Oh, right, she did get a Q in Snooker, but no Super-Q.

Chip did NOT stay in the x-pen today. I tried it three times and he was out in a matter of minutes, so he went back into the crate today. Today he did not want to play tug with me at all; I tried 3 or 4 times but my back hurt too much to keep at it, so I just did low-key things with treats.My

Not much else to tell; just how my friends are so accommodating and cheerful and willing to try things with my dog, and how helpful people are in keeping the trial running, and how many nice people asked me how I was doing (and i tried not to grumble about having a crappy back--at least "Back is not good, but the rest of me is pretty good").  Agility community is excellent.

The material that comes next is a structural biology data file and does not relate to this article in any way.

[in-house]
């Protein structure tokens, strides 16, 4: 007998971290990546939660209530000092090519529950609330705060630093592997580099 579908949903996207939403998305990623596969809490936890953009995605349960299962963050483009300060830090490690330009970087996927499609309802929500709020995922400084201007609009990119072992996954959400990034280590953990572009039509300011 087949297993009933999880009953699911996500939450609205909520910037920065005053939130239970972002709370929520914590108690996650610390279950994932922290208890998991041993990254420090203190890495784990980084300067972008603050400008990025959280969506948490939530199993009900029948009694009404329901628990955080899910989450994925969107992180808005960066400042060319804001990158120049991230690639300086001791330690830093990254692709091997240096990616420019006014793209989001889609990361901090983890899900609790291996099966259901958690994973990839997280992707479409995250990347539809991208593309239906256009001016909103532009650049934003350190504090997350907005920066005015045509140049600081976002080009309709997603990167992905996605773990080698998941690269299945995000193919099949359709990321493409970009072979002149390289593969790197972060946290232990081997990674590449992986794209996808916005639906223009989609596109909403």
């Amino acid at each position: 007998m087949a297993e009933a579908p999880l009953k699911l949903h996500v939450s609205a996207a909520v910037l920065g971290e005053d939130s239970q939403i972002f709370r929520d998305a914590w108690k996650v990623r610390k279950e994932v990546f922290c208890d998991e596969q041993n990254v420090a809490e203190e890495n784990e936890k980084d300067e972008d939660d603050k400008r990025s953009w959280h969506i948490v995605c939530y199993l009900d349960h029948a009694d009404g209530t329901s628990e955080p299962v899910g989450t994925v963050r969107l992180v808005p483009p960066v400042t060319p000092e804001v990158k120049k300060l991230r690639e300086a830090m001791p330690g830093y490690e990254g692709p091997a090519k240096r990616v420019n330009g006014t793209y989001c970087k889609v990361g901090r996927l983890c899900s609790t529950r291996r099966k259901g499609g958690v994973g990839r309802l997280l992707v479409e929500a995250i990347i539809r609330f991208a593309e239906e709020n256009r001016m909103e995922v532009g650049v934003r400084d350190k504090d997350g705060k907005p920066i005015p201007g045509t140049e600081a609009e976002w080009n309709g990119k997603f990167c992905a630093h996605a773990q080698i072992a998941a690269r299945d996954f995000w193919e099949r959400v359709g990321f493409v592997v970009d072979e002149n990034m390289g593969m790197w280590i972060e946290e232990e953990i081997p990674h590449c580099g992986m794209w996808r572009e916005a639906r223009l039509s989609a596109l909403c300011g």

My back doesn't seem to be any worse than it was before the weekend. Just on any given day it's likely to be particularly crappy.  But boy, I'm exhausted again. Off to bed even though it's early. The dogs have all been pretty quiet and sacked out, even though we didn't do much really during the day. Just being at a trial with all the stimulation I think can tire them out mentally. This is a good thing.